Academic journal article Applied Health Economics and Health Policy

Lessons from Game Theory about Healthcare System Price Inflation: Evidence from a Community-Level Case Study

Academic journal article Applied Health Economics and Health Policy

Lessons from Game Theory about Healthcare System Price Inflation: Evidence from a Community-Level Case Study

Article excerpt

Published online: 11 December 2012

© Springer International Publishing Switzerland 2012

Abstract

Background Game theory is useful for identifying conditions under which individual stakeholders in a collective action problem interact in ways that are more cooperative and in the best interest of the collective. The literature applying game theory to healthcare markets predicts that when providers set prices for services autonomously and in a noncooperative fashion, the market will be susceptible to ongoing price inflation.

Objectives We compare the traditional fee-for-service pricing framework with an alternative framework involving modified doctor, hospital and insurer pricing and incentive strategies. While the fee-for-service framework generally allows providers to set prices autonomously, the alternative framework constrains providers to interact more cooperatively.

Methods We use community-level provider and insurer data to compare provider and insurer costs and patient wellness under the traditional and modified pricing frameworks. The alternative pricing framework assumes (i) providers agree to manage all outpatient claims; (ii) the insurer agrees to manage all inpatient clams; and (iii) insurance premiums are tied to patients' healthy behaviours.

Results and Conclusions Consistent with game theory predictions, the more cooperative alternative pricing framework benefits all parties by producing substantially lower administrative costs along with higher profit margins for the providers and the insurer. With insurance premiums tied to consumers' risk-reducing behaviours, the cost of insurance likewise decreases for both the consumer and the insurer.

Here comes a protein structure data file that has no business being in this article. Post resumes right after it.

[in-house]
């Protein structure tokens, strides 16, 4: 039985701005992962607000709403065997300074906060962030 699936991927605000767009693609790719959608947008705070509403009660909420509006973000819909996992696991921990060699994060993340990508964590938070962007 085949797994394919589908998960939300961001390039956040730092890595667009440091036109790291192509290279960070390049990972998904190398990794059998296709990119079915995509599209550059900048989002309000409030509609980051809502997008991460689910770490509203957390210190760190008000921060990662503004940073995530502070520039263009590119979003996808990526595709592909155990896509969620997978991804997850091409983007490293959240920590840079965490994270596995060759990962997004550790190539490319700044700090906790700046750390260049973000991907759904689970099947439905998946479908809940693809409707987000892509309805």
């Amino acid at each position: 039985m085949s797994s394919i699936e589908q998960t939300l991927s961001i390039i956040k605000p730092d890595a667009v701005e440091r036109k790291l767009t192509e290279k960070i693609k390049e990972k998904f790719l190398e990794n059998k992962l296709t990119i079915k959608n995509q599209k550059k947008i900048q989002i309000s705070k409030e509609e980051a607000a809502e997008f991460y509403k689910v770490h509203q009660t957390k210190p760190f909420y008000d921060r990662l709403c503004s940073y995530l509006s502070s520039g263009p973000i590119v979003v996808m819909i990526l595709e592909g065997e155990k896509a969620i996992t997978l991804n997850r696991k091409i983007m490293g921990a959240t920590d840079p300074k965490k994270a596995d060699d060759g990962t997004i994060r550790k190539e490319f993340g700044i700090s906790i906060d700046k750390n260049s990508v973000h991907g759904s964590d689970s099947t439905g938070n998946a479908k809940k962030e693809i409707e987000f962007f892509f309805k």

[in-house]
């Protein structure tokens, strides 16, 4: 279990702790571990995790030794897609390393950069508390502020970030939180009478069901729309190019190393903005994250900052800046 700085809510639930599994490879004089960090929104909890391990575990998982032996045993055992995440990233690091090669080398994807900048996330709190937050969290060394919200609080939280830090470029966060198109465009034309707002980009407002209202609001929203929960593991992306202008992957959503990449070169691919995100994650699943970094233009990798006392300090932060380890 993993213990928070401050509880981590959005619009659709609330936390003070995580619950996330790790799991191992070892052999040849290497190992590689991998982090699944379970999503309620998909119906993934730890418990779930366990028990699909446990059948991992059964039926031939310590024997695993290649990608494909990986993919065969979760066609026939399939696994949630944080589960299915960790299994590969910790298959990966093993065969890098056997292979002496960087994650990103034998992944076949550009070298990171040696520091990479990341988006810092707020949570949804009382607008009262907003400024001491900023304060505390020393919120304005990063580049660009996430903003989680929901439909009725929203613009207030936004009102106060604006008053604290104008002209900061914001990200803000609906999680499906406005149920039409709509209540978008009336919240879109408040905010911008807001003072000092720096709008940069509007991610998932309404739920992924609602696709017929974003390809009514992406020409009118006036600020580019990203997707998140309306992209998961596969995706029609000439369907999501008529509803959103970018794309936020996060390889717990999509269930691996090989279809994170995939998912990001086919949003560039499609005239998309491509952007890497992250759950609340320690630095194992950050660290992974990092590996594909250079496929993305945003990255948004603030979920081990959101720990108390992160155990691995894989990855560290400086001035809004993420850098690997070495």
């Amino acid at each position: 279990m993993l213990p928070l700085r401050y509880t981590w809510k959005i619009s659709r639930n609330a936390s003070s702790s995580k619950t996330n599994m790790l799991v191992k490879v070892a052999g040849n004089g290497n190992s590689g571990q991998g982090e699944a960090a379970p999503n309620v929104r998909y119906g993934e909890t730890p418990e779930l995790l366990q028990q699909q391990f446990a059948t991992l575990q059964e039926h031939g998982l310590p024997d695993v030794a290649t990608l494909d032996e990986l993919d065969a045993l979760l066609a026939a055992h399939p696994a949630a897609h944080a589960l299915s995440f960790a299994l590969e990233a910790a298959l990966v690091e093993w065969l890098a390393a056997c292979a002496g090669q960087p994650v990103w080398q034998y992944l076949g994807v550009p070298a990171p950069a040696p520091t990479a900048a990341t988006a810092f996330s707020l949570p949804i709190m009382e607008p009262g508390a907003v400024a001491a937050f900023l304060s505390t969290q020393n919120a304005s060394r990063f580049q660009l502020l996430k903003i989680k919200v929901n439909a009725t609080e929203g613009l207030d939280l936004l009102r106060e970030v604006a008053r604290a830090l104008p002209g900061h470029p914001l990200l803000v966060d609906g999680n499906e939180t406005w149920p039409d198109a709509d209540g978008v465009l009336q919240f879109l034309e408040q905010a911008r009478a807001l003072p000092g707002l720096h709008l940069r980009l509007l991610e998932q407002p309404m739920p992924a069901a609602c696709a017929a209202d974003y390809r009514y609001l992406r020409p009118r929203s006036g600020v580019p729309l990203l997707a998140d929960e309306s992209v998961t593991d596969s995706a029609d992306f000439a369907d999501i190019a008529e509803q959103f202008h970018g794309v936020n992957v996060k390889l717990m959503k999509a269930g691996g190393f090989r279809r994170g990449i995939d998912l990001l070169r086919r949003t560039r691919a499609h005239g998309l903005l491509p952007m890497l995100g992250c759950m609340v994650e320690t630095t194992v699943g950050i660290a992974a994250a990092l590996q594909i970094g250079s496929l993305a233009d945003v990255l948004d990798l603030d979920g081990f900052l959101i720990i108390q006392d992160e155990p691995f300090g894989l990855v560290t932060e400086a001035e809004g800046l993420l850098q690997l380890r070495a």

1 Background

Cost containment in the US healthcare system has been a difficult challenge in the past 20 years due to the complexity of the interacting parts [1]. The system has been built around the Adam Smith notion of free markets that is governed by autonomous optimizing behaviours and the laws of supply and demand [2]. This design works well for widgets, but has significant implications when applied to a vertical market consisting of providers and patients/consumers who are linked via the use of health insurance. The pharmaceutical industry is another entity involved in the system but is outside the scope of this study. Under supply and demand economics, these three entities compete for the same dollars to achieve profitability. Insurance companies strive to minimize costs by limiting payments to providers and/or by raising patient (or employer) premiums or implementing copayment systems [3]. In turn, providers set their prices for patient services to maximize their profits; prices are determined by the procedure and diagnosis codes established by the insurance companies, which are prenegotiated between providers and insurers [4]. Patients can, in some cases, lessen their out-of-pocket insurance and healthcare costs by limiting their utilization of provider services and/or by purchasing less insurance [5, 6].

The issue of how to structure healthcare markets to promote both quality and cost effectiveness is highly relevant for policymakers as well as healthcare administrators and providers [7]. Understanding the strategic interdependencies between the insurance industry, providers and patients is critical to cost containment in addition to optimizing patients' health outcomes [8]. Game theory provides a framework to understanding these interdependencies and can shed light on how improvements to the joint healthcare system may be accomplished by altering the 'autonomous behaviours' of individual parties within the system [9]. Game theory assumes that individuals are rational decision makers who are motivated to maximize their utilities [10]. Utility is often contextually defined as, for example, the personal welfares of consumers, or the total revenues or profits of business entities. When combining the decisionmaking processes of two or more parties whose autonomous motivations affect the nature and/or quality of the group outcome, game theory predicts that group outcomes could be suboptimal due to the non-cooperative nature of the parties' independent, yet interdependent, actions. …

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